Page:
Canadian Healthcare

Calgary police say officer shook anti-masker’s hand for agreeing to peacefully end protest

Calgary police say a video showing an officer shaking the hand of an unmasked, anti-mask protester captured the end of a peaceful negotiation — with no day-of enforcement despite a number of people breaking Public Health Act rules. 

On Saturday, dozens of unmasked protesters walked through Chinook Centre to protest public health restrictions in place to prevent the spread of COVID-19. 

Videos of the event posted to social media show police officers escorting the protesters, and one officer shaking an unmasked protester’s hand and leaning in close, with an arm around the man’s shoulder, as the two converse. 

Police said in a release on Monday evening that members from its public safety unit, beat teams and diversity resources team were in attendance, and that the diversity resources team negotiated with the protesters to ensure they left the mall peacefully.

“At the end of this negotiation, a handshake was offered and accepted. Another protester was nearby speaking into a bullhorn so the officer leaned in closer to hear what is being said,” police said.

Shortly after, the protesters left the mall, police said. 

“Our role at demonstrations such as these is to ensure public and officer safety, and for this reason, it is sometimes better to follow through with enforcement action post event. We commit to investigating the full scope of events in the coming days to determine what enforcement action may be taken.”

A spokesperson for Cadillac Fairview, which owns Chinook Centre, said that the mall at no point condoned or gave permission for the protest.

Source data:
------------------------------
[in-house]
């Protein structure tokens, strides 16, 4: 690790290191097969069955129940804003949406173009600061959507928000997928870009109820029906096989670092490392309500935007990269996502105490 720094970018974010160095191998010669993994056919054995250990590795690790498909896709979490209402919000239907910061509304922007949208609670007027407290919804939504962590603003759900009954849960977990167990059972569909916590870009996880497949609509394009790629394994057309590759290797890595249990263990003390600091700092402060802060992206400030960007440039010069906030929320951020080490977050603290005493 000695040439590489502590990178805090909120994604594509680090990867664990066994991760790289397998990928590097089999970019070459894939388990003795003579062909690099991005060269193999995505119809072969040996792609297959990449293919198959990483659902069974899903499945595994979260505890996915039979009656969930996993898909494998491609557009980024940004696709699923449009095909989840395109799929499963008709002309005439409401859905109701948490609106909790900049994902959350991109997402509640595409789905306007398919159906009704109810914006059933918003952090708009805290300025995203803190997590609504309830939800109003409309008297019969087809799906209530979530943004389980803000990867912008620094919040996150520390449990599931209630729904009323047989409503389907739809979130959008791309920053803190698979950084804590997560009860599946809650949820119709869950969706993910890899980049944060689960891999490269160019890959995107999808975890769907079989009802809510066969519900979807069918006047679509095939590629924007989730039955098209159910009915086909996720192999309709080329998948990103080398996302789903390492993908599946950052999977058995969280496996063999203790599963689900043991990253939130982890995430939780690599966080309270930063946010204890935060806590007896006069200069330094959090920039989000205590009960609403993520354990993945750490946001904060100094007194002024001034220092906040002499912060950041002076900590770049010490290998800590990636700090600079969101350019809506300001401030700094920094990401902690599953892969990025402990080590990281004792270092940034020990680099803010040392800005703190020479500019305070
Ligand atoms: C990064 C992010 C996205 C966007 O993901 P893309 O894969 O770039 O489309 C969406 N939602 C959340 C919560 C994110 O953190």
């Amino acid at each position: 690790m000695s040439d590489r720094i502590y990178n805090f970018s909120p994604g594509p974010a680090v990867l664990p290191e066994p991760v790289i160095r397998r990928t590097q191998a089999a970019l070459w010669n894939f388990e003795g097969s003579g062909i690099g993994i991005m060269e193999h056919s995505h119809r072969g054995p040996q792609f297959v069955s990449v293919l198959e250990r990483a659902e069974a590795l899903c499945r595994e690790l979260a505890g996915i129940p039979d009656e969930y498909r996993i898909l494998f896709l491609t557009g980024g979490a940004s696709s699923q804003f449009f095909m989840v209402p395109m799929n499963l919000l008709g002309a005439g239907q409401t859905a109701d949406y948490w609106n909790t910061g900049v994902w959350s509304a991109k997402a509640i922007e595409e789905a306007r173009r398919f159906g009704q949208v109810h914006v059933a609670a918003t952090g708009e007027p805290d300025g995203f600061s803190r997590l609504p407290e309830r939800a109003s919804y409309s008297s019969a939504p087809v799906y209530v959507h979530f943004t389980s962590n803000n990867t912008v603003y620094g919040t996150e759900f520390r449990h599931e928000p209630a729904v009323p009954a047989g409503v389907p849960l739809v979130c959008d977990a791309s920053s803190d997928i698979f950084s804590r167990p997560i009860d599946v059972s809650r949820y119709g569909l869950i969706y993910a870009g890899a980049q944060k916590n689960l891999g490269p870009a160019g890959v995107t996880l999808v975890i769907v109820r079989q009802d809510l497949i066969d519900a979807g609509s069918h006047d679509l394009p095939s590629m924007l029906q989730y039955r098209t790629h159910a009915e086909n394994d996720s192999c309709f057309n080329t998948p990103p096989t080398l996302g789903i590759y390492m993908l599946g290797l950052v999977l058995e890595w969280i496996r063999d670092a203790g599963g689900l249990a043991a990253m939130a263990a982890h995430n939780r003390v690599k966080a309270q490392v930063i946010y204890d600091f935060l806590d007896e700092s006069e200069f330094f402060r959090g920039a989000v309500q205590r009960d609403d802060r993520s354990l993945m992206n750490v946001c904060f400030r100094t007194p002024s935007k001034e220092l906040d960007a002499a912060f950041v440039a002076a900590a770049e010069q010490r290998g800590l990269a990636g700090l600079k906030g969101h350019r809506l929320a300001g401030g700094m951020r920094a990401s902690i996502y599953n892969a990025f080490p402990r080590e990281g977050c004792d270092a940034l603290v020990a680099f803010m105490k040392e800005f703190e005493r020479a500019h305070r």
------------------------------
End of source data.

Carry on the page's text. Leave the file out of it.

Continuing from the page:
“As with any protest, these are fluid situations, and we do our best to manage them as safely as possible … We will continue to work closely with CPS to ensure a safe shopping experience and conduct a debrief on this situation,” the mall spokesperson said. 

Alberta Health Services said it has worked with Chinook mall on control measures to ensure compliance with public health orders, like capacity restrictions. AHS referred comment on managing protests to Calgary police. 

Anti-mask protests have been a weekly occurrence in Calgary during the pandemic, but relatively few participants have been ticketed in contrast with the scale of the protests, which have seen hundreds of attendees, including some promoting white nationalist or conspiracy theory sentiments. 

Following the rally,  Artur Pawlowski, one of the attendees who has previously been ticketed for his role in anti-mask protests, thanked police for support in a video posted to social media. 

“We’re very grateful to the Calgary police for allowing us, helping us, assisting us to exercise our rights,” Pawlowski said.

Coun. Gian-Carlo Carra wrote on Twitter that police’s actions at the rally were “not a good look” and that the issue would be raised at the Feb. 23 meeting of the police commission. 

As of Monday there were 5,222 active cases of COVID-19 in Alberta. A total of 1,782 people have died of the illness. 

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